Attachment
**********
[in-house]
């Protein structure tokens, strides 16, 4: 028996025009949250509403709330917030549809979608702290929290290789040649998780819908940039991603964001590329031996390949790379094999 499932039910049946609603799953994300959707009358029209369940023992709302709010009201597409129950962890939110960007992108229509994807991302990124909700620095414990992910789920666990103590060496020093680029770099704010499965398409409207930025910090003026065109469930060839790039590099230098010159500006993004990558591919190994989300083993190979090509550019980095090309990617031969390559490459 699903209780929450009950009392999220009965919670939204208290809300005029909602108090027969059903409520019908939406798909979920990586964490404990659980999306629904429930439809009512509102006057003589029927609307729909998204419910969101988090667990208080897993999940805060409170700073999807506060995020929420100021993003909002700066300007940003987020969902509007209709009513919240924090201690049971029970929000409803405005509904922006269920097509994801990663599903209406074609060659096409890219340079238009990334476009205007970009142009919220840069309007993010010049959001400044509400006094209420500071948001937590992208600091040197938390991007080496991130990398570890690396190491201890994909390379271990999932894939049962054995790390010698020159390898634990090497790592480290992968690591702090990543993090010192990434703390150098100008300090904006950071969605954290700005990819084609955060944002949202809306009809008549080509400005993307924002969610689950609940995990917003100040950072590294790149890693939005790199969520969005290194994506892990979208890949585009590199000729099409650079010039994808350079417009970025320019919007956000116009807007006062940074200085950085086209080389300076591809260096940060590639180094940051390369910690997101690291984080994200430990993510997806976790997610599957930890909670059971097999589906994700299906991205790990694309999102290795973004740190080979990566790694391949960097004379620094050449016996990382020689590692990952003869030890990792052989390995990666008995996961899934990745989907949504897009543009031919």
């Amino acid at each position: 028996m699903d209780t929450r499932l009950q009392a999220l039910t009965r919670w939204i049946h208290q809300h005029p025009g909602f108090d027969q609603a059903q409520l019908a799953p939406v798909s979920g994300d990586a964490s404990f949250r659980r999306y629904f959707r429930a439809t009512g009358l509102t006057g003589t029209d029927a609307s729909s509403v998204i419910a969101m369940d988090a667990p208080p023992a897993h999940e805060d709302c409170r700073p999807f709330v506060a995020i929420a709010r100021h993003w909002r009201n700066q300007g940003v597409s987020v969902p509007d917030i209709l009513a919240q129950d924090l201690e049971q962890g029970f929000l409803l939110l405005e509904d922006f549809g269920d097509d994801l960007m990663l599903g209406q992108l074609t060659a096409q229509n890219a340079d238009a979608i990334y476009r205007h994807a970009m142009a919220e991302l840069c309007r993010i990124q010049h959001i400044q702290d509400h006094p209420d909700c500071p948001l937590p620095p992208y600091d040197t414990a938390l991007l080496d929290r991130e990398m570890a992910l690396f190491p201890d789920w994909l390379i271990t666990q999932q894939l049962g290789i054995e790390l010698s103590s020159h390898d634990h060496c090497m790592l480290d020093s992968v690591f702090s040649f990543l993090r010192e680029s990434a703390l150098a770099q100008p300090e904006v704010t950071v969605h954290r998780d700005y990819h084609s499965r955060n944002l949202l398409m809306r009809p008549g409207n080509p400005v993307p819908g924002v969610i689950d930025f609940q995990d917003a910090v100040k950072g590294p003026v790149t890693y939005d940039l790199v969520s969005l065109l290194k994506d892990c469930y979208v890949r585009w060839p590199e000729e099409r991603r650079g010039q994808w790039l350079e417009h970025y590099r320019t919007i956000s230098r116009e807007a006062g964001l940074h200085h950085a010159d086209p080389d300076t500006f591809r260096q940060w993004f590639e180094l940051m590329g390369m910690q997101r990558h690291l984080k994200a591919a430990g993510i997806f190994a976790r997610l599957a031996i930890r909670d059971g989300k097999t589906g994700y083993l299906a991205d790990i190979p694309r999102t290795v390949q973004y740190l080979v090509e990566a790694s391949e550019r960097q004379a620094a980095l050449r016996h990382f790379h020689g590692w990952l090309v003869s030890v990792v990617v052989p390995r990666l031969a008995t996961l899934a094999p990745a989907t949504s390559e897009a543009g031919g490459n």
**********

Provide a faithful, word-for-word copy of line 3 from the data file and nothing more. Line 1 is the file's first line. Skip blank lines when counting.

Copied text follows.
């Amino acid at each position: 028996m699903d209780t929450r499932l009950q009392a999220l039910t009965r919670w939204i049946h208290q809300h005029p025009g909602f108090d027969q609603a059903q409520l019908a799953p939406v798909s979920g994300d990586a964490s404990f949250r659980r999306y629904f959707r429930a439809t009512g009358l509102t006057g003589t029209d029927a609307s729909s509403v998204i419910a969101m369940d988090a667990p208080p023992a897993h999940e805060d709302c409170r700073p999807f709330v506060a995020i929420a709010r100021h993003w909002r009201n700066q300007g940003v597409s987020v969902p509007d917030i209709l009513a919240q129950d924090l201690e049971q962890g029970f929000l409803l939110l405005e509904d922006f549809g269920d097509d994801l960007m990663l599903g209406q992108l074609t060659a096409q229509n890219a340079d238009a979608i990334y476009r205007h994807a970009m142009a919220e991302l840069c309007r993010i990124q010049h959001i400044q702290d509400h006094p209420d909700c500071p948001l937590p620095p992208y600091d040197t414990a938390l991007l080496d929290r991130e990398m570890a992910l690396f190491p201890d789920w994909l390379i271990t666990q999932q894939l049962g290789i054995e790390l010698s103590s020159h390898d634990h060496c090497m790592l480290d020093s992968v690591f702090s040649f990543l993090r010192e680029s990434a703390l150098a770099q100008p300090e904006v704010t950071v969605h954290r998780d700005y990819h084609s499965r955060n944002l949202l398409m809306r009809p008549g409207n080509p400005v993307p819908g924002v969610i689950d930025f609940q995990d917003a910090v100040k950072g590294p003026v790149t890693y939005d940039l790199v969520s969005l065109l290194k994506d892990c469930y979208v890949r585009w060839p590199e000729e099409r991603r650079g010039q994808w790039l350079e417009h970025y590099r320019t919007i956000s230098r116009e807007a006062g964001l940074h200085h950085a010159d086209p080389d300076t500006f591809r260096q940060w993004f590639e180094l940051m590329g390369m910690q997101r990558h690291l984080k994200a591919a430990g993510i997806f190994a976790r997610l599957a031996i930890r909670d059971g989300k097999t589906g994700y083993l299906a991205d790990i190979p694309r999102t290795v390949q973004y740190l080979v090509e990566a790694s391949e550019r960097q004379a620094a980095l050449r016996h990382f790379h020689g590692w990952l090309v003869s030890v990792v990617v052989p390995r990666l031969a008995t996961l899934a094999p990745a989907t949504s390559e897009a543009g031919g490459n």